Problems & Puzzles: Puzzles

 

Puzzle 866. R(n^k) is prime for k=2, 3, ...

Abhiram R. Devesh ask for the minimal integers such that the reverse of successive powers 2, 3, 4, ... produce a prime number.

He provides the following examples:

  • For n=4 and k=2; reverse (4^2) = 61 -> prime number.
  • For n=89 and k<=3; reverse (89^2) and reverse (89^3) -> 1297 and 969409 -> both are primes.
  • For n=3244 and k<=4 the primes generated are 63532501, 48705383143 and 692349908447011.
  • For n=3244 and k<=5 the primes generated are 63532501, 48705383143, 692349908447011 and 422250654361652953.
  • For n= 3295489 and k<= 6 the primes generated are 12194774206801, 96151030549962898753, 146272659647782271189449711, 944614969971929473184850883686883, 1658904422328638893877276546926171190821

 Q1. Send your minimal solutions for k=7, 8, ...

Now I will make two small changes: let's make n to be a prime number and let's start k running since k=1.

This is what I have found:

k, n: primes
1, 2: 2
2, 37: 73, 9631
3, 3121: 1213, 1460479, 16504500403
4,10429: 92401, 140467801, 9853810034311, 18694641661692811
5,10282339: 93328201, 129013594627501, 9124210088606665117801, 14286816400200203701819087111, 996592728588610999557150173929639411

 Q2. redo Q1 for this new sequence, for k=6, 7, 8, ...

 


Contribution came from Jan van Delden and Emmanuel Vantieghem

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Jan wrote:

Q2:

 

6, 10859529881

I used search bounds as specified below (only for starting digit 1, until the first hit).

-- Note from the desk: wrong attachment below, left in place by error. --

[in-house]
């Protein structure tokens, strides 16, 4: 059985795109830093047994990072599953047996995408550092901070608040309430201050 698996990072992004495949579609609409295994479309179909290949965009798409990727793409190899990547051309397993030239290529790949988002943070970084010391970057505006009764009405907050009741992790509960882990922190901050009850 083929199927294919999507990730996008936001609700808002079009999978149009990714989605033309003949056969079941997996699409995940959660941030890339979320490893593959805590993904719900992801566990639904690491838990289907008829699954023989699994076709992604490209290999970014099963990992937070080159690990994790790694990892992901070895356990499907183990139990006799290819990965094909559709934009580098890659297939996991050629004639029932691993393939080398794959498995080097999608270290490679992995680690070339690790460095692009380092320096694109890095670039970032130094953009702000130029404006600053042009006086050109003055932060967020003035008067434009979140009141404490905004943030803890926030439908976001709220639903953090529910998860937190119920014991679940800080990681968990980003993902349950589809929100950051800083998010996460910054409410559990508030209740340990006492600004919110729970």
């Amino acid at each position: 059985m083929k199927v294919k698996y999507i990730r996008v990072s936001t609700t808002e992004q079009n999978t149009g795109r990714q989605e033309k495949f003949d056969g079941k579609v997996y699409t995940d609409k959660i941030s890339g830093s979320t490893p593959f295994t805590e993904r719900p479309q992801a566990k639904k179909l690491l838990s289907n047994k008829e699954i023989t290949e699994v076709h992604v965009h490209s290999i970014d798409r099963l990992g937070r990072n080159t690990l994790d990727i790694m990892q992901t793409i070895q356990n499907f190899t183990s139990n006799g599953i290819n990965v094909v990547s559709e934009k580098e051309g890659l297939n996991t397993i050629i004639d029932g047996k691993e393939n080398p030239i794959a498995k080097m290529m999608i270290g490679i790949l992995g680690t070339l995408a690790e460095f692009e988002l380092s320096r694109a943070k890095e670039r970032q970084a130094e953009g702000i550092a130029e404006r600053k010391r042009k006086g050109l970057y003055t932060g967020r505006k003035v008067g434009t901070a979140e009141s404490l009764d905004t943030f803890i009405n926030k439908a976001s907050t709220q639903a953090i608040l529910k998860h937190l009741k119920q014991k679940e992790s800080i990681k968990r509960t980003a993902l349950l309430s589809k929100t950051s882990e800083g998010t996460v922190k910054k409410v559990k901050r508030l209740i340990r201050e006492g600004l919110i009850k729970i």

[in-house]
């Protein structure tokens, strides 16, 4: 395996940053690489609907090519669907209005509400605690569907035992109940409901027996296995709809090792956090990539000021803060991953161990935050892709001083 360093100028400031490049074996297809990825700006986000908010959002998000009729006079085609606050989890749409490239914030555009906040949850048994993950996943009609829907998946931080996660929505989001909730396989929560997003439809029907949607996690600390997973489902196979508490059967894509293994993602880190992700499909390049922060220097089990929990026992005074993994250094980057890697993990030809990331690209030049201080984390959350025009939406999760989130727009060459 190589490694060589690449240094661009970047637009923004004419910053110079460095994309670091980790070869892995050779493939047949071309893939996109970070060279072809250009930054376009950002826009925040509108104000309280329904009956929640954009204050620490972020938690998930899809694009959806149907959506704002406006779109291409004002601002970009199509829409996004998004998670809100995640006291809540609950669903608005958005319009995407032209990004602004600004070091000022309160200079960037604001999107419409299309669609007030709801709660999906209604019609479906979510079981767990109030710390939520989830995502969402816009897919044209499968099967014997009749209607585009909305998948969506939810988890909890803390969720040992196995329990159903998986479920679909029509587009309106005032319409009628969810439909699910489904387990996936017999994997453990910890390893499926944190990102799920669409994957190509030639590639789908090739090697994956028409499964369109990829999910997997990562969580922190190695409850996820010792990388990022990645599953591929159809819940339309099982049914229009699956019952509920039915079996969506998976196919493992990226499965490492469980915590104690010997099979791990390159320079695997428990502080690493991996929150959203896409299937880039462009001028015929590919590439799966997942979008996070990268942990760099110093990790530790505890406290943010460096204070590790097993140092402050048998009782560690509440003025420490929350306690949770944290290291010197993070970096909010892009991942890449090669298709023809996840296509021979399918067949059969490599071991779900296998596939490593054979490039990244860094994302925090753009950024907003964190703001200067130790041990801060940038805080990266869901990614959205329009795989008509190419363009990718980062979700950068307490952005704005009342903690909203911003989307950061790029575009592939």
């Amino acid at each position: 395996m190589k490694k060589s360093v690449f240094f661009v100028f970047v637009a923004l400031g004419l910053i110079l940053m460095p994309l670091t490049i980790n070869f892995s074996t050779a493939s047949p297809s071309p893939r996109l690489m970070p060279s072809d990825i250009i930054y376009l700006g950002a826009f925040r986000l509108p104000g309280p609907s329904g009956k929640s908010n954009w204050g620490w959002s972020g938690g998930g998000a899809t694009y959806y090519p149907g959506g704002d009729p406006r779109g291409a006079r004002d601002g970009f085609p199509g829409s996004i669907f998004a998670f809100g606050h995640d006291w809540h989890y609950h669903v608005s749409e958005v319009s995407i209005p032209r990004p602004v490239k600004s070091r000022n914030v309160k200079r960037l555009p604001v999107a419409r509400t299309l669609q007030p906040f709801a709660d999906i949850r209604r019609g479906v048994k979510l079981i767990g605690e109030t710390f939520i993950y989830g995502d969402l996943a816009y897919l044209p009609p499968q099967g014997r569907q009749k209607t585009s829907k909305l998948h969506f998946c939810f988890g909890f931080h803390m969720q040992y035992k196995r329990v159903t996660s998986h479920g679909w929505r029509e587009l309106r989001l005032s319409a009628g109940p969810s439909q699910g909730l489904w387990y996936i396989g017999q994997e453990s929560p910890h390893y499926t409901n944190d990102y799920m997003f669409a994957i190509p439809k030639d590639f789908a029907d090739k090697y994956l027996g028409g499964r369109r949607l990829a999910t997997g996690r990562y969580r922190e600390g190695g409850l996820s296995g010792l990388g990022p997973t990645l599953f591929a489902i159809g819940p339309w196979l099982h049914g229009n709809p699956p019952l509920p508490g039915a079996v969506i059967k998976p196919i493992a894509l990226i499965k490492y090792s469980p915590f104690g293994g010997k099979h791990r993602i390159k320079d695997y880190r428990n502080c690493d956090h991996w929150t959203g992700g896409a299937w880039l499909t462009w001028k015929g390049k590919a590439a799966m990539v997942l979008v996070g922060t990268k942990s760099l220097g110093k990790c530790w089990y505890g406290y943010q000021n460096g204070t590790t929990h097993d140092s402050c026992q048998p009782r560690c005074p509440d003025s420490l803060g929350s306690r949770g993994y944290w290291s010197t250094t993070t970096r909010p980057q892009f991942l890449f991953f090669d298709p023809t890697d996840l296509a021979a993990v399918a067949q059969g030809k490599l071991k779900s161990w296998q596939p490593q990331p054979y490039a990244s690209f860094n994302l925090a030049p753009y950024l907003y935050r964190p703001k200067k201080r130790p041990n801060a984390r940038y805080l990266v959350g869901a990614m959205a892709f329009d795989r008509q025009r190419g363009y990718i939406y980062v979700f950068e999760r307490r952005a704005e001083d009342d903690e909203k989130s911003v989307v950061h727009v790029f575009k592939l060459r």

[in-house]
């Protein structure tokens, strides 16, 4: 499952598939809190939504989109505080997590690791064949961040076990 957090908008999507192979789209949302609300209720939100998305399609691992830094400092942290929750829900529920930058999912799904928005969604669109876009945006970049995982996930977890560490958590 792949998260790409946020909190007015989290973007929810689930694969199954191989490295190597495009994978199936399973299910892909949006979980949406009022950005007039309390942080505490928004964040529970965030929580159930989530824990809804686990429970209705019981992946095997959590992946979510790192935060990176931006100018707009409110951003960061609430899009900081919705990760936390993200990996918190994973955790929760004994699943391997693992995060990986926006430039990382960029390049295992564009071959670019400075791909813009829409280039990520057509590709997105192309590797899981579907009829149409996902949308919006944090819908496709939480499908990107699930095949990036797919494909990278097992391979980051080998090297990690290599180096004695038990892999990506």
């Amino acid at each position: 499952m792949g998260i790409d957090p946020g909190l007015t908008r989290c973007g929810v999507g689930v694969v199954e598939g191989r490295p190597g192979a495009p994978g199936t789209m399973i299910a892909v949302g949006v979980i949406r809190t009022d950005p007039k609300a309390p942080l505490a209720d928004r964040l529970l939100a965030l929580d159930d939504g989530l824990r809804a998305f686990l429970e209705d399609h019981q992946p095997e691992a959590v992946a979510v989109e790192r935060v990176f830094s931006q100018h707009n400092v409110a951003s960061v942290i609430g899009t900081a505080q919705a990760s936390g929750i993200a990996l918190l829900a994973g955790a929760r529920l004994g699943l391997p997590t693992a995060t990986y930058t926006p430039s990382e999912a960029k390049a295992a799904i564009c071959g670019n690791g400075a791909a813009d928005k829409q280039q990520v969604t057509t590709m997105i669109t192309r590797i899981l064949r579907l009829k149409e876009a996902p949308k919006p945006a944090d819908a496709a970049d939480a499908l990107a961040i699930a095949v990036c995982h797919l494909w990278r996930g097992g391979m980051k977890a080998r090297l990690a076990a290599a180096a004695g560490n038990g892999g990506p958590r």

Q1,Q2:

 

Since the ending digits of R(n^m) should be in {1,3,7,9} the starting digit of n^m should be in the same set.
If this is true for values m, with  all m<=k, this will restrict the intervals where one should search n.

If the starting digit of n is equal to 1 and k>=6 we have: n should be in [10^a,10^a*f] with f=2^(1/k).
If k<6 there is a second interval where n might be.


If the starting digit of n is equal to 3 we have: n should be in [10^a*f,10^a*g] and for k=2s+1 or k=2s+2:
f=(3*10^s)^(1/(2s+1))
g=(4*10^s)^(1/(2s+1))

If k=5 or 6 we have f=3.1291 ,g=3.3145
If k=7 or 8 we have f=3.1386, g=3.2702

 

If the starting digit of n is equal to 7 we canít have m=2, since the numbers 49..64 either start with an even number or 5.

If the starting digit of n is equal to 9 we have: n should be in [f*10^a,10^a] with f=0.9^(1/k).

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Emmanuel wrote:

Q1 :
m  generates the six primes  R(m^i)  for  i = 2 to 7 : 
6131656137244631701, 4687780371448722592434398011, 6581567870392263594933439116371287411, 4209013642499904869343202306994378627082708811, 6942025800052486133299979790007600729941009796735379221, 4855198802235397910707696704196786012811051145957489672498582721

 
Q2 :
The prime  p = 9835884797  generates  6  primes  R[p^i]  for  i = 1 to 6 :
7974885389, 90213755893792644769, 375925129175150146948230965159, 1861066504084295533606008771053833259539, 75734523610423559008595363570321983115945739195029, 923265319911534838659059685817760318004507052104872426384509

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